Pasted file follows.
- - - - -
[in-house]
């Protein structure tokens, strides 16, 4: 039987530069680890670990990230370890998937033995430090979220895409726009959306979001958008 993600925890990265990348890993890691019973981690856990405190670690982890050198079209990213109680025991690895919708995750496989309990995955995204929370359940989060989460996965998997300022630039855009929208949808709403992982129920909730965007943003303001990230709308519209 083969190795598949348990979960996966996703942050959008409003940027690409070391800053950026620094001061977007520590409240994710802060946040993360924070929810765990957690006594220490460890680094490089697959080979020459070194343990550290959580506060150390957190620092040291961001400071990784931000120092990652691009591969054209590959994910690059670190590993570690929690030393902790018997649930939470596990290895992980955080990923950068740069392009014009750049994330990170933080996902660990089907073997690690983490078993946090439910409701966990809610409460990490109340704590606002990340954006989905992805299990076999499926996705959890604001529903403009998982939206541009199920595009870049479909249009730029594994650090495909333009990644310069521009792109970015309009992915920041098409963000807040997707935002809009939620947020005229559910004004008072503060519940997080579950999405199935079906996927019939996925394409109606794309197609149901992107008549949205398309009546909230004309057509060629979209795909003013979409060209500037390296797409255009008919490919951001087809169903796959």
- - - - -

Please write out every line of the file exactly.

[in-house]
């Protein structure tokens, strides 16, 4: 039987530069680890670990990230370890998937033995430090979220895409726009959306979001958008 993600925890990265990348890993890691019973981690856990405190670690982890050198079209990213109680025991690895919708995750496989309990995955995204929370359940989060989460996965998997300022630039855009929208949808709403992982129920909730965007943003303001990230709308519209 083969190795598949348990979960996966996703942050959008409003940027690409070391800053950026620094001061977007520590409240994710802060946040993360924070929810765990957690006594220490460890680094490089697959080979020459070194343990550290959580506060150390957190620092040291961001400071990784931000120092990652691009591969054209590959994910690059670190590993570690929690030393902790018997649930939470596990290895992980955080990923950068740069392009014009750049994330990170933080996902660990089907073997690690983490078993946090439910409701966990809610409460990490109340704590606002990340954006989905992805299990076999499926996705959890604001529903403009998982939206541009199920595009870049479909249009730029594994650090495909333009990644310069521009792109970015309009992915920041098409963000807040997707935002809009939620947020005229559910004004008072503060519940997080579950999405199935079906996927019939996925394409109606794309197609149901992107008549949205398309009546909230004309057509060629979209795909003013979409060209500037390296797409255009008919490919951001087809169903796959």